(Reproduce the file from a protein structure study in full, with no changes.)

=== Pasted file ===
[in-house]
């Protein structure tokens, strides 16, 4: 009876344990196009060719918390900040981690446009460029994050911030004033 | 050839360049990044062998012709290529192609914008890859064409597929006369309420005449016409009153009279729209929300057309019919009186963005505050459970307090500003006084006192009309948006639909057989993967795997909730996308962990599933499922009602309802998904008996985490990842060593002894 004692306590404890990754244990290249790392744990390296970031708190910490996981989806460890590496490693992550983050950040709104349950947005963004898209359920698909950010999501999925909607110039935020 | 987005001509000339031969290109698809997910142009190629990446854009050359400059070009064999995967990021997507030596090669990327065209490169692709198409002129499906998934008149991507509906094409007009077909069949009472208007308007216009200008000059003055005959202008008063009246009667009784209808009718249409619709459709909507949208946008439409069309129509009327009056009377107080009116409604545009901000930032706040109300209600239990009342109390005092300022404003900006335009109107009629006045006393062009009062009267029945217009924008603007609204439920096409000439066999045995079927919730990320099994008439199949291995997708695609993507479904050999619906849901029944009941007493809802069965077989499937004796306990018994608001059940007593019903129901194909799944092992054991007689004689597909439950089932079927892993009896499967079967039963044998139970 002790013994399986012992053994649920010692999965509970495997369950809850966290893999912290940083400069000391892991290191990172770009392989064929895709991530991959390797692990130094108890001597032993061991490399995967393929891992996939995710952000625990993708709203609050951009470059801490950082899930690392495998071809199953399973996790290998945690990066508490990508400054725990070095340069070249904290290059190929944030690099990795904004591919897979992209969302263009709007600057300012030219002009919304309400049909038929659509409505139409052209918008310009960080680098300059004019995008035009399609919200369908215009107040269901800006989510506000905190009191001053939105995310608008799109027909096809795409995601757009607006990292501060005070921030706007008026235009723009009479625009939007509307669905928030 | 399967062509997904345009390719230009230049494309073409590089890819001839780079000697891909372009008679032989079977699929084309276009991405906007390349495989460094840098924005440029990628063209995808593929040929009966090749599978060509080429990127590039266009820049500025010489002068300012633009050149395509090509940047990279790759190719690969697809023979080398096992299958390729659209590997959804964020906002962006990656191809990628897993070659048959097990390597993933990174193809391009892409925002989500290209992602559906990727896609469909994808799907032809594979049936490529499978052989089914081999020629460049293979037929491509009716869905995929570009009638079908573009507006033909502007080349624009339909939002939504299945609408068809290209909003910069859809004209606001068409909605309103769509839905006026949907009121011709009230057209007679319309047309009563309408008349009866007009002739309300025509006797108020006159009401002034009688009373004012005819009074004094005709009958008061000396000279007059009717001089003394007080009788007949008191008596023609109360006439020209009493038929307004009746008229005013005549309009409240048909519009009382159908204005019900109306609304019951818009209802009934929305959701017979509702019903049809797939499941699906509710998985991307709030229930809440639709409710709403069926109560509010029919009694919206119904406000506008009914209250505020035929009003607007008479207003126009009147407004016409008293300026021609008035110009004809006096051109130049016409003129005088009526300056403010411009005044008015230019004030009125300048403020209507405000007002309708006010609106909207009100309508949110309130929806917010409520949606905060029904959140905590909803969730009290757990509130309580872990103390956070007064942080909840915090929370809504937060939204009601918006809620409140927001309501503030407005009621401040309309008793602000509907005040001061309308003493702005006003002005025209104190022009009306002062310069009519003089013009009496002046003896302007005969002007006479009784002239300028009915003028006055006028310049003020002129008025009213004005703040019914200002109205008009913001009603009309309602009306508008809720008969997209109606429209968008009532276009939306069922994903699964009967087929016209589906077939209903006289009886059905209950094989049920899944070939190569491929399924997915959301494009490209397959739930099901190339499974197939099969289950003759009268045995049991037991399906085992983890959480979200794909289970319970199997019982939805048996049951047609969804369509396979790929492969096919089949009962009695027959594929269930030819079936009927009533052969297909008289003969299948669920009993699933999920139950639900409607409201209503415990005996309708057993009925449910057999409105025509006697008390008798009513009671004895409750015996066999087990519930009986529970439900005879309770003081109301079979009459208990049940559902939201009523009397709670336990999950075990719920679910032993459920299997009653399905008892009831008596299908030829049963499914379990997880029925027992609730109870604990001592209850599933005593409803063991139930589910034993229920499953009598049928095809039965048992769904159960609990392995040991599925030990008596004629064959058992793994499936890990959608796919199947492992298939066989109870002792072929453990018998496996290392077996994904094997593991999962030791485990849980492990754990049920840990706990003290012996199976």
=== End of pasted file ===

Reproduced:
[in-house]
């Protein structure tokens, strides 16, 4: 009876344990196009060719918390900040981690446009460029994050911030004033 | 050839360049990044062998012709290529192609914008890859064409597929006369309420005449016409009153009279729209929300057309019919009186963005505050459970307090500003006084006192009309948006639909057989993967795997909730996308962990599933499922009602309802998904008996985490990842060593002894 004692306590404890990754244990290249790392744990390296970031708190910490996981989806460890590496490693992550983050950040709104349950947005963004898209359920698909950010999501999925909607110039935020 | 987005001509000339031969290109698809997910142009190629990446854009050359400059070009064999995967990021997507030596090669990327065209490169692709198409002129499906998934008149991507509906094409007009077909069949009472208007308007216009200008000059003055005959202008008063009246009667009784209808009718249409619709459709909507949208946008439409069309129509009327009056009377107080009116409604545009901000930032706040109300209600239990009342109390005092300022404003900006335009109107009629006045006393062009009062009267029945217009924008603007609204439920096409000439066999045995079927919730990320099994008439199949291995997708695609993507479904050999619906849901029944009941007493809802069965077989499937004796306990018994608001059940007593019903129901194909799944092992054991007689004689597909439950089932079927892993009896499967079967039963044998139970 002790013994399986012992053994649920010692999965509970495997369950809850966290893999912290940083400069000391892991290191990172770009392989064929895709991530991959390797692990130094108890001597032993061991490399995967393929891992996939995710952000625990993708709203609050951009470059801490950082899930690392495998071809199953399973996790290998945690990066508490990508400054725990070095340069070249904290290059190929944030690099990795904004591919897979992209969302263009709007600057300012030219002009919304309400049909038929659509409505139409052209918008310009960080680098300059004019995008035009399609919200369908215009107040269901800006989510506000905190009191001053939105995310608008799109027909096809795409995601757009607006990292501060005070921030706007008026235009723009009479625009939007509307669905928030 | 399967062509997904345009390719230009230049494309073409590089890819001839780079000697891909372009008679032989079977699929084309276009991405906007390349495989460094840098924005440029990628063209995808593929040929009966090749599978060509080429990127590039266009820049500025010489002068300012633009050149395509090509940047990279790759190719690969697809023979080398096992299958390729659209590997959804964020906002962006990656191809990628897993070659048959097990390597993933990174193809391009892409925002989500290209992602559906990727896609469909994808799907032809594979049936490529499978052989089914081999020629460049293979037929491509009716869905995929570009009638079908573009507006033909502007080349624009339909939002939504299945609408068809290209909003910069859809004209606001068409909605309103769509839905006026949907009121011709009230057209007679319309047309009563309408008349009866007009002739309300025509006797108020006159009401002034009688009373004012005819009074004094005709009958008061000396000279007059009717001089003394007080009788007949008191008596023609109360006439020209009493038929307004009746008229005013005549309009409240048909519009009382159908204005019900109306609304019951818009209802009934929305959701017979509702019903049809797939499941699906509710998985991307709030229930809440639709409710709403069926109560509010029919009694919206119904406000506008009914209250505020035929009003607007008479207003126009009147407004016409008293300026021609008035110009004809006096051109130049016409003129005088009526300056403010411009005044008015230019004030009125300048403020209507405000007002309708006010609106909207009100309508949110309130929806917010409520949606905060029904959140905590909803969730009290757990509130309580872990103390956070007064942080909840915090929370809504937060939204009601918006809620409140927001309501503030407005009621401040309309008793602000509907005040001061309308003493702005006003002005025209104190022009009306002062310069009519003089013009009496002046003896302007005969002007006479009784002239300028009915003028006055006028310049003020002129008025009213004005703040019914200002109205008009913001009603009309309602009306508008809720008969997209109606429209968008009532276009939306069922994903699964009967087929016209589906077939209903006289009886059905209950094989049920899944070939190569491929399924997915959301494009490209397959739930099901190339499974197939099969289950003759009268045995049991037991399906085992983890959480979200794909289970319970199997019982939805048996049951047609969804369509396979790929492969096919089949009962009695027959594929269930030819079936009927009533052969297909008289003969299948669920009993699933999920139950639900409607409201209503415990005996309708057993009925449910057999409105025509006697008390008798009513009671004895409750015996066999087990519930009986529970439900005879309770003081109301079979009459208990049940559902939201009523009397709670336990999950075990719920679910032993459920299997009653399905008892009831008596299908030829049963499914379990997880029925027992609730109870604990001592209850599933005593409803063991139930589910034993229920499953009598049928095809039965048992769904159960609990392995040991599925030990008596004629064959058992793994499936890990959608796919199947492992298939066989109870002792072929453990018998496996290392077996994904094997593991999962030791485990849980492990754990049920840990706990003290012996199976």